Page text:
(DETAIL: The Second Gunman, 2019)
Exhibition opening times:
Saturday 22nd and Sunday 23rd February 12pm – 5pm
Saturday 29th February 12pm – 5pm
Preview: Friday 21st February 6pm – 8pm
Burn the Furniture to Heat the House brings into relief the brief glimpse of stability that occurred between two defining moments: the fall of the Soviet Union and the 9/11 terrorist attacks. In this optimistic time, a disconnection formed between the precariousness of the world and ourselves, and we became complacent, imbued with a false sense of security. The sculptures in this exhibition are about the abrupt end of this complacency, the surge in ad hoc/insecure modes of living, a scrabble for resources, and the artists’ place within all this.
The exhibition parodies the contrived and fantastical way that film, TV and computer games imagine post-apocalyptic society. This is a collection of subtle vignettes lifted straight from the props department of an end-of-the-world disaster movie, cartoonesque approximations suggesting tools for survival in the wasteland. The objects play with this blurring of fiction and fact, exploiting the strange truth that things seen on a screen (filmic representations of objects/characters/histories/physics) are often more convenient, easier to digest than our own experiences of the world – or memories thereof.
Joe Shaw (born 1990, Mansfield, Notts) is an artist based in Newcastle upon Tyne who makes performative sculptures and installations. His works use recognisable, everyday objects and often plastic or low quality materials to comment on the mechanism of disposability built into post-millennium society. Shaw’s lo-fi aesthetic and materials draw attention to the increased precarity surrounding modes of employment, housing, politics and our natural environment. The sculptures are used as a vehicle to both scrutinise the art-world and spoof fragile masculinity using a language of dry wit and black humour.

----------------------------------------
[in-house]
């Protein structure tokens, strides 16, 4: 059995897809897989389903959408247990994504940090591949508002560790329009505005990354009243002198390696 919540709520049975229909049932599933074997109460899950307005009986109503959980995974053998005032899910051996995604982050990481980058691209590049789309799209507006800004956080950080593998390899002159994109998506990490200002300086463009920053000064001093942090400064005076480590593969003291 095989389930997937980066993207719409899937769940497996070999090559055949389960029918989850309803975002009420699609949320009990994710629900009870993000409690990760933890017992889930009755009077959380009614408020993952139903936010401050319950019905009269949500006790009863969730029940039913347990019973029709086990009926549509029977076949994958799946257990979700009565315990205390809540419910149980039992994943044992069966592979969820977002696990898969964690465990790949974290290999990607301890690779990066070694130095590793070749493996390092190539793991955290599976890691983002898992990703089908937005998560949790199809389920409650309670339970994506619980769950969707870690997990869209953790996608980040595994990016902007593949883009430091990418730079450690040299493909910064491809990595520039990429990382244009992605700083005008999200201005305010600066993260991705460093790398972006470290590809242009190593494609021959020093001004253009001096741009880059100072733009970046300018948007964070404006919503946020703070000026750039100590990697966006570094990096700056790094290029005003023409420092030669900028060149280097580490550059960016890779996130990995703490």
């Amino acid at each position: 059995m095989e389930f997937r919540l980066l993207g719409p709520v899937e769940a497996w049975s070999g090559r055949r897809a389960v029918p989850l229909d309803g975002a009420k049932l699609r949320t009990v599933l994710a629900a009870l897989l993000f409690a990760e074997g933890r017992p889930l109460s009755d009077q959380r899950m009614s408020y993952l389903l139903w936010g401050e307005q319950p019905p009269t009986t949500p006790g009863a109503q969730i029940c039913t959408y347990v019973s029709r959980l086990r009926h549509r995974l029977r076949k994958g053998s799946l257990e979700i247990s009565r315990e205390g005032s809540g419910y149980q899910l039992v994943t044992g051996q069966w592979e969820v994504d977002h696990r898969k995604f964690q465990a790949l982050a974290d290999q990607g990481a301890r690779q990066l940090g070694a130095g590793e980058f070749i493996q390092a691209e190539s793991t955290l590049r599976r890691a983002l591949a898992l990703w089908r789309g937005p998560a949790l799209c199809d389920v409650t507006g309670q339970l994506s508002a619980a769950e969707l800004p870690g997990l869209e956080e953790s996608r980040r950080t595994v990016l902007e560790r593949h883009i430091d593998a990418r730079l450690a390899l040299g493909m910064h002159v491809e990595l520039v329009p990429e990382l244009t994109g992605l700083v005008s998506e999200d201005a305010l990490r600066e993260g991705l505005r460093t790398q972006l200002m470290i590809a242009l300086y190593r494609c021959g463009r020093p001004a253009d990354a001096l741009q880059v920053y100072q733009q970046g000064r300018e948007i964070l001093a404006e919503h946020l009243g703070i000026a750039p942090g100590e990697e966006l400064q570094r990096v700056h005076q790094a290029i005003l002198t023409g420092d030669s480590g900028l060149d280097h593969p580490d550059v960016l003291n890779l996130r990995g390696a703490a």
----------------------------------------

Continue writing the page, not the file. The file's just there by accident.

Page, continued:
Shaw’s previous exhibitions include: Autonomy, The Auxiliary, M’boro, UK (2019) | Les Boîtes, Suede Gallery, Edinburgh, UK (2017) | Ultra Sunrise, Set Bermondsey, London, UK (2017) | Like the Green Fig Tree, Workplace Gallery, Gateshead, UK (2017) | Transition, Haus Paula Becker, Bremen, DE (2016)
The former 36 Lime Street Gallery was established in 2009 as an artist run space to provide a platform for emerging and established artists to experiment and take risks with new work. Selected by committee from an open call, 8 proposals are selected and exhibited throughout the year.
The gallery space continues to provide a platform as 36.